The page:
# [XeTeX] XeTeX 0.8 available -- now with OpenType support :-)

Jonathan Kew jonathan_kew at sil.org
Wed Jun 2 11:24:59 CEST 2004

On 1 Jun 2004, at 11:48 pm, Somadevah at aol.com wrote:

> Many thanks for providing this excellent version of TeX.

You're welcome!

>  Is there a way to use TeX's diacritics in unicode files? If I try to
> add say, \={a} of \d{n} or something like that in the midst of unicode
> text I get gibberish output or it seems cmr is substituted for the
> diacritic. This applies both to ATSUI fonts like Hoefler or OT fonts
> like Adobe Garamond Pro.

The plain TeX control sequences for accents, such as \= or \d, are
specific to the (idiosyncratic) font encoding of the CM fonts.
(Presumably LaTeX packages for different font families with different
encodings redefine these commands in some way.)

When you're using a font like Hoefler or Adobe Garamond in XeTeX,
however, all font access is through Unicode character codes. The
"normal" way to get an 'a' with macron would be to directly use the
Unicode character U+0101, 'ā', in the document. (Or the sequence <0061,
0304>.) This should work with any Unicode-compliant font that supports
this character.

If you want to be able (for portability, perhaps) to continue using
plain TeX control sequences to generate accents, you could provide
definitions that use the appropriate Unicode values. Something like:
\font\x="Lucida Grande" at 12pt \x
\def\=#1{#1^^^^0304}
\def\d#1{#1^^^^0323}
This is \={a} te\={s}t for acce\d{n}ts \={i}n Unicode fonts.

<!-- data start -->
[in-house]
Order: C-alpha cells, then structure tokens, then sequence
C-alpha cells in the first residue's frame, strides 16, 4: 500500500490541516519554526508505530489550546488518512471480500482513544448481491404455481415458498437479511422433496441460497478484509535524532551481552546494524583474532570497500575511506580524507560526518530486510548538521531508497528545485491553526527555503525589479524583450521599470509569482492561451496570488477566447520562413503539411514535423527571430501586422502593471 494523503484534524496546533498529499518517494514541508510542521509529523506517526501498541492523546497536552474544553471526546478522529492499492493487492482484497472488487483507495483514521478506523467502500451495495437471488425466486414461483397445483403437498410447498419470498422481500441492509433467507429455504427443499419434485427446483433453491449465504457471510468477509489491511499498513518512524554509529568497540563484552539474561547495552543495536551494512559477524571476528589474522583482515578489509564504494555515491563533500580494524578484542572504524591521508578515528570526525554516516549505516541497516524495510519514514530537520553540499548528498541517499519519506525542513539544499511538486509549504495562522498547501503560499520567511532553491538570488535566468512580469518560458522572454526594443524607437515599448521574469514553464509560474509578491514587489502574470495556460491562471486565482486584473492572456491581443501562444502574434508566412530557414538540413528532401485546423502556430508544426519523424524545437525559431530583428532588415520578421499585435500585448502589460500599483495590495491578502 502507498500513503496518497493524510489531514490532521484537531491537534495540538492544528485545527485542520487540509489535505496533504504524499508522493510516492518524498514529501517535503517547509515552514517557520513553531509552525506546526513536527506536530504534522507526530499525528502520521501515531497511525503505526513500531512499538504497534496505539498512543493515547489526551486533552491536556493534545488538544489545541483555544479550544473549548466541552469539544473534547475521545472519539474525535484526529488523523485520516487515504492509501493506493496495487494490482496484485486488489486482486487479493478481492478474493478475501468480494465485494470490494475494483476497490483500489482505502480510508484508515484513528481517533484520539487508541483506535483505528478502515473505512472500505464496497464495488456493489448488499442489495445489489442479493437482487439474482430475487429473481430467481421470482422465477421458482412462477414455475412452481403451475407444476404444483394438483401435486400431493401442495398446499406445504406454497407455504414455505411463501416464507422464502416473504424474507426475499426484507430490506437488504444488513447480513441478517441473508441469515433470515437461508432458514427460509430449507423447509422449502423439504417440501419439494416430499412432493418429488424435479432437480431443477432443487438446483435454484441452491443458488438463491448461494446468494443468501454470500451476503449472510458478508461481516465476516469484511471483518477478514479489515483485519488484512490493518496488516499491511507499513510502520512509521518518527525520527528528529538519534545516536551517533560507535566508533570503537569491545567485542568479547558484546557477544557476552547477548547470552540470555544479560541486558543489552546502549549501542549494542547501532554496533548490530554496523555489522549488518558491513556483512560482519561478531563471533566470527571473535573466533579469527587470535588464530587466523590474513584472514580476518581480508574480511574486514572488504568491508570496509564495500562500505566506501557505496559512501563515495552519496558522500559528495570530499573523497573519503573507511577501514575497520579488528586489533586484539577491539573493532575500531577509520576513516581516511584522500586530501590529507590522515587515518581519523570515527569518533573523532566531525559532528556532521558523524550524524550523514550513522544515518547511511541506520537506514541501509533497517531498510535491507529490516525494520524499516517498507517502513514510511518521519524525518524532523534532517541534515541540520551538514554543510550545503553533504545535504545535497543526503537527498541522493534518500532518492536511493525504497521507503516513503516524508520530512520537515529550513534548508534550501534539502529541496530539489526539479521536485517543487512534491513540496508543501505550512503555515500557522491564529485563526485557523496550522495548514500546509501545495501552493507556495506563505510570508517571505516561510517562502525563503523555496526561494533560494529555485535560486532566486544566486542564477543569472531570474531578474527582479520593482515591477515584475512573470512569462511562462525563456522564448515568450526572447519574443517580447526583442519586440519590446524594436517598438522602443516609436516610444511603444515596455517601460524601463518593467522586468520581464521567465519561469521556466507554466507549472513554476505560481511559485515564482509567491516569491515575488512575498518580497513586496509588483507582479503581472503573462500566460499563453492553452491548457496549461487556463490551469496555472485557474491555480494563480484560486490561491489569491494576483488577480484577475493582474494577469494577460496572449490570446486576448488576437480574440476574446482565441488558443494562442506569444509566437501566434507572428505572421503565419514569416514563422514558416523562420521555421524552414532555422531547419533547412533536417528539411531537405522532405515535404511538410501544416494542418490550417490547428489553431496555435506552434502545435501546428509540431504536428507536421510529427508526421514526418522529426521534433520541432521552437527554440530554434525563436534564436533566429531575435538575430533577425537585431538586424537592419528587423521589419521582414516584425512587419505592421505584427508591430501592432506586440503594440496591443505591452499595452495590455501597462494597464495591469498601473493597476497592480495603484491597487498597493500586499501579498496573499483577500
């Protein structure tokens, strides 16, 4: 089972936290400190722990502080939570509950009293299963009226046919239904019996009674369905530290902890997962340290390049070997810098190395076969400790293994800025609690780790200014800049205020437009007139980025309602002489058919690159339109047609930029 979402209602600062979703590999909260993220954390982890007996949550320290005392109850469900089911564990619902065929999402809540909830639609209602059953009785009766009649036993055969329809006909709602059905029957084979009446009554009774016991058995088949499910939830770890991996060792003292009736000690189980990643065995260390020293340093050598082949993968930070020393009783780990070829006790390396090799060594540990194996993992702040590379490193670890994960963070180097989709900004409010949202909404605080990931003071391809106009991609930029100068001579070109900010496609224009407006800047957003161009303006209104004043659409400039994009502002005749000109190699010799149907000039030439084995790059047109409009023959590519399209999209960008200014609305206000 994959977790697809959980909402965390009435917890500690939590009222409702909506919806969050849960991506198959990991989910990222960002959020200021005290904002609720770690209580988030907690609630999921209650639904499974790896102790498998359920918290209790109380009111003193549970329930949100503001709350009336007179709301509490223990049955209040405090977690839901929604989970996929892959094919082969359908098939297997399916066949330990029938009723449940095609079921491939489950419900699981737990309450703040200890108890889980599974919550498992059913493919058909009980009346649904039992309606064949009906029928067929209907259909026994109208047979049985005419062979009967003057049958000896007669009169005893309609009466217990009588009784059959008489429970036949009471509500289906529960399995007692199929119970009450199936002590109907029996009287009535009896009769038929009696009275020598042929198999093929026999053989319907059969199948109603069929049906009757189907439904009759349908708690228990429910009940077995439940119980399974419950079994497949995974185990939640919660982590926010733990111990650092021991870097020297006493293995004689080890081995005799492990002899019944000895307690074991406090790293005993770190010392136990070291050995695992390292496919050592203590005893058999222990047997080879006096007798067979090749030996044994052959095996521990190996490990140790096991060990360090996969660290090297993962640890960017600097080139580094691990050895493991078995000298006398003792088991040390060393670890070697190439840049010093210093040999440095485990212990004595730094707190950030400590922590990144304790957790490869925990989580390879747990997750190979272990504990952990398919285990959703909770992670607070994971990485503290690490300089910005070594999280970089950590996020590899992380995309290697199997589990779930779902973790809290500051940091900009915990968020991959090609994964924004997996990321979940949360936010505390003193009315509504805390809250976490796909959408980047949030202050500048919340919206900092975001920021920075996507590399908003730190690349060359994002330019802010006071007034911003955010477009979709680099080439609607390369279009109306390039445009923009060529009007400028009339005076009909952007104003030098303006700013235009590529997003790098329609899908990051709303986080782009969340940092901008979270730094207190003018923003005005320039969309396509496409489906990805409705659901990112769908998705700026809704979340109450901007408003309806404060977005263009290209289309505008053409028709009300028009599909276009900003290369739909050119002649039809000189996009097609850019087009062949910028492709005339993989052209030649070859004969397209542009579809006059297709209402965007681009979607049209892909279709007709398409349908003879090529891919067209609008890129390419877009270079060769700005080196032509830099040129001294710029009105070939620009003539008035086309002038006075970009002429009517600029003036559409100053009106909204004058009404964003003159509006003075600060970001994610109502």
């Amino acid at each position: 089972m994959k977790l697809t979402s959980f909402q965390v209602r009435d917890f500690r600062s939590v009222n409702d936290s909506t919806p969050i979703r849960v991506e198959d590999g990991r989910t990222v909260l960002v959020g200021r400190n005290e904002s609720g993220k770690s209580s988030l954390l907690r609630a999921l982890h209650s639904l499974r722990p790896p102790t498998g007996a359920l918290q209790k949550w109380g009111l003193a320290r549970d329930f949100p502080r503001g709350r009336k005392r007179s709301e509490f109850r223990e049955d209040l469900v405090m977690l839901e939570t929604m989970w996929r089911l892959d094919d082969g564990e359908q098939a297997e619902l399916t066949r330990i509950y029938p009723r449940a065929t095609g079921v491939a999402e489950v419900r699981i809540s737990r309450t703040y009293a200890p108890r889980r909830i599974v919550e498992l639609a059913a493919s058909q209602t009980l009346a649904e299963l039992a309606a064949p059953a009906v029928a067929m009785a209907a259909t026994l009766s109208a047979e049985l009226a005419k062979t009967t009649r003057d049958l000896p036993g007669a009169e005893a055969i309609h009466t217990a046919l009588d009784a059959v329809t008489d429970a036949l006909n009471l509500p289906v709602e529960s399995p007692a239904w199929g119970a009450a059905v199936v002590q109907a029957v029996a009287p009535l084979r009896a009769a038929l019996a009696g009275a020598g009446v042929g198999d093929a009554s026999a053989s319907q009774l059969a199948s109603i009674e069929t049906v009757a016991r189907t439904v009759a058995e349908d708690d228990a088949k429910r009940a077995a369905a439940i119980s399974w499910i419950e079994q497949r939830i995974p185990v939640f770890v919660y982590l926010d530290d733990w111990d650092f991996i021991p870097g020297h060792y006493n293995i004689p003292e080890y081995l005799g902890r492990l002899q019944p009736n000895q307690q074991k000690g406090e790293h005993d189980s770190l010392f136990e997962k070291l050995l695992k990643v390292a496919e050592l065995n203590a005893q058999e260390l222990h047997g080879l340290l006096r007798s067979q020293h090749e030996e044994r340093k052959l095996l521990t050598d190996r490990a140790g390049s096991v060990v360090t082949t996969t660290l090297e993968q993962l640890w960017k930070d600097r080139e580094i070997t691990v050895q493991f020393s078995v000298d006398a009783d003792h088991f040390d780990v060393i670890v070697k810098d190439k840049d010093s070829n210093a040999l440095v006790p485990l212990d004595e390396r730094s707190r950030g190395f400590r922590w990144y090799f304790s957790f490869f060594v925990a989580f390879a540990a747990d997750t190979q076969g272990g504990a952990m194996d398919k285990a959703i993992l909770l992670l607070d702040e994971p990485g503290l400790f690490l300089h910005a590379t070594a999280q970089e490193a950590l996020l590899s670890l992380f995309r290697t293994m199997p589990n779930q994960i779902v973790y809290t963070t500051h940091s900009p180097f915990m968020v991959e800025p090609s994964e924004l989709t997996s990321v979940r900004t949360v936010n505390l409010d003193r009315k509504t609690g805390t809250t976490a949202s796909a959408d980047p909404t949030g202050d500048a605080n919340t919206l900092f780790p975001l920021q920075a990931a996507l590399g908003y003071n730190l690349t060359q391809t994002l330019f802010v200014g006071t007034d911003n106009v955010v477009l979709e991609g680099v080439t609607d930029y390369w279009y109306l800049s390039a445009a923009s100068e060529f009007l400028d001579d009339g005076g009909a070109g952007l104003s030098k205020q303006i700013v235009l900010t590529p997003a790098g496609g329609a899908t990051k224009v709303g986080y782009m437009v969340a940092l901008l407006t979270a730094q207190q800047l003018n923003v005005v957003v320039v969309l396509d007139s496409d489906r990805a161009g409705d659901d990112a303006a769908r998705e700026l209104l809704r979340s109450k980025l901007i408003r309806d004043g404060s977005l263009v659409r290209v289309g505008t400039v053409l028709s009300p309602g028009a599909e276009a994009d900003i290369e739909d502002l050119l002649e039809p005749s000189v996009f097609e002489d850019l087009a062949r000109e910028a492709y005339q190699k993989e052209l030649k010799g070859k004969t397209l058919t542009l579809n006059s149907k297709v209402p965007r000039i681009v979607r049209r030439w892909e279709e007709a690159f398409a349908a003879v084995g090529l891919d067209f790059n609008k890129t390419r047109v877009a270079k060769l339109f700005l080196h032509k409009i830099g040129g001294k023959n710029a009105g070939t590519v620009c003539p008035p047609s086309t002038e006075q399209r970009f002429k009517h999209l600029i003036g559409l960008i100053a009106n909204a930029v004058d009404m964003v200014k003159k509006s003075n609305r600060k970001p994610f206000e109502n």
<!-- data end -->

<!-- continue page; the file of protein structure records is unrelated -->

\bye
Note that this is still dependent on the particular repertoire of
Unicode characters the font actually supports. So this example works
better with Lucida Grande than with Hoefler Text, which doesn't seem to
support the dot-below, and produces a spacing macron rather than an
overstrike where no precomposed character is available (e.g., when
trying to use the macron on 's').

>  I also just notice that in Apple's qwerty Devanagari keyboard layout
> it is impossible to type the ligature "dbhy" (d-f-B-f-y) as a single
> glyph. Does anybody know how to get this (in Sanskrit very common)
> ligature as a glyph? The glyph is clearly there in Devanagari MT, I
> checked with fontlab, but since it has no individual unicode slot I
> have no idea how to call it if the combining mechanism does not
> produce it?

It seems that the AAT tables in the font don't actually access this
glyph. There's a font feature "Conjuncts=Additional Conjuncts" that you
can turn on in Devanagari MT, but when I try this I *still* don't get
that ligature. This would be a question for the font people at Apple, I
guess.

(In XeTeX, if you *really* want to see the glyph, you could produce it
with "\XeTeXglyph 279", or 281 if you prefer the alternate glyph shape,
but that's absolutely not how you want to be encoding documents, and
it's dependent on the exact version of the font that you have; the
glyph ID may not stay constant across different versions.)

Jonathan



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